De-merger of UltraTech Cement by L&T and its acquisition by Grasim
by Rohan Jain
Category Strategy


The story of the takeover battle between Grasim and L&T had its roots in another takeover battle in early nineties. In the late 1980s, Reliance Industries Limited (RIL) had acquired 10.05 percent stake in L&T. Armed with this, RIL was aspiring to acquire L&T as a whole, and not just its cement business. Established in 1923, L&T had been (and even today is) a truly professionally managed company with core competence in turnkey engineering projects. Acquiring L&T very well fitted in RIL’s plan that was setting up mega projects one after another.
For L&T management, however, it was a life and death issue for had RIL taken over L&T, the top management of L&T would have certainly lost their freedom and control over the company and in all probability their jobs too. So L&T management fought back tooth and nail and managed to successfully ward of RIL attack.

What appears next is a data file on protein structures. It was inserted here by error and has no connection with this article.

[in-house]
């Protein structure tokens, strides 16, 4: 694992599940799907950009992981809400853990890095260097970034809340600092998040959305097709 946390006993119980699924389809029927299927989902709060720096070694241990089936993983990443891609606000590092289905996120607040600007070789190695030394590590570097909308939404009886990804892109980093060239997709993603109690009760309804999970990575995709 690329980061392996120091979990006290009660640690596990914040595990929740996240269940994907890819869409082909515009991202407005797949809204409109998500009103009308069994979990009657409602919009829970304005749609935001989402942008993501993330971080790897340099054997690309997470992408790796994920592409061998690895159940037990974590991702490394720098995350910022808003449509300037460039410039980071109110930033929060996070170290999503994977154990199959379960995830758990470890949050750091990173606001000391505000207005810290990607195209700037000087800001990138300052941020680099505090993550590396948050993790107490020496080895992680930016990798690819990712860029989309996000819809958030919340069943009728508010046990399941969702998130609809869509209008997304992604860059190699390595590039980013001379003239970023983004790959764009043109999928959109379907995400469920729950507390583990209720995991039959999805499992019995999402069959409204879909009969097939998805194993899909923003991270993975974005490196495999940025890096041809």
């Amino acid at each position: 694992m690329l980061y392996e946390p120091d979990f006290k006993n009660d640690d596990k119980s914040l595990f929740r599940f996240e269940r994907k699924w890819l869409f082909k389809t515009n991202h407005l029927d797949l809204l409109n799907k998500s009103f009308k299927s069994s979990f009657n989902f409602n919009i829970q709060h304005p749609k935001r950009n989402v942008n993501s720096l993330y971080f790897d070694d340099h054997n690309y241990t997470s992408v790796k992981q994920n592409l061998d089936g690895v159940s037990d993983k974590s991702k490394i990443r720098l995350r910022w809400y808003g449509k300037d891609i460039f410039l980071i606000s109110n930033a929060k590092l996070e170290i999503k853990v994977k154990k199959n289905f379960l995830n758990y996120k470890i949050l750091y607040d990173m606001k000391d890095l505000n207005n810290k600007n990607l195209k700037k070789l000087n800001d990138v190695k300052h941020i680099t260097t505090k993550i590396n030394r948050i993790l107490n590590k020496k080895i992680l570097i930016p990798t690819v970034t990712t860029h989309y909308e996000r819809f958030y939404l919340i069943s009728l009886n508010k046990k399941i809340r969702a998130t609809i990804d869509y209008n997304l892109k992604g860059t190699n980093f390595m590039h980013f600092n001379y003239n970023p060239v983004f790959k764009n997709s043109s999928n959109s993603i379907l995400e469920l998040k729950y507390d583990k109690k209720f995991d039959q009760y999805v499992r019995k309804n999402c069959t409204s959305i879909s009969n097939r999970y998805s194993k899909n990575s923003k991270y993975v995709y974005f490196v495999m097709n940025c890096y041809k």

The story of that battle is quite thrilling but not the subject matter of this case. It may be sufficient to say that RIL could not manage to get support from the government, public at large and financial institutions. At that the time, the largest shareholders of L&T were financial institutions which collectively held 40 percent stake in L&T. LIC and UTI held approx. 27 percent and the rest was held by other FIs. FIs backed L&T management and RIL had to step back.
Finally, on November 18, 2001 RIL sold its entire 10.05 percent stake (25000000 equity shares) to Grasim, an A.V. Birla group company for Rs. 766.5 crore, The price of Rs. 306.6 that Grasim paid was approx. 46 percent higher than the then prevailing market price of around Rs. 208 – 210 per share.
Thereafter, an investment company that was a subsidiary of Grasim acquired another 4.48% stake (1.112 crore equity shares) at an average price of Rs. 176.75 per share taking Grasim’s stake to 14.53 percent.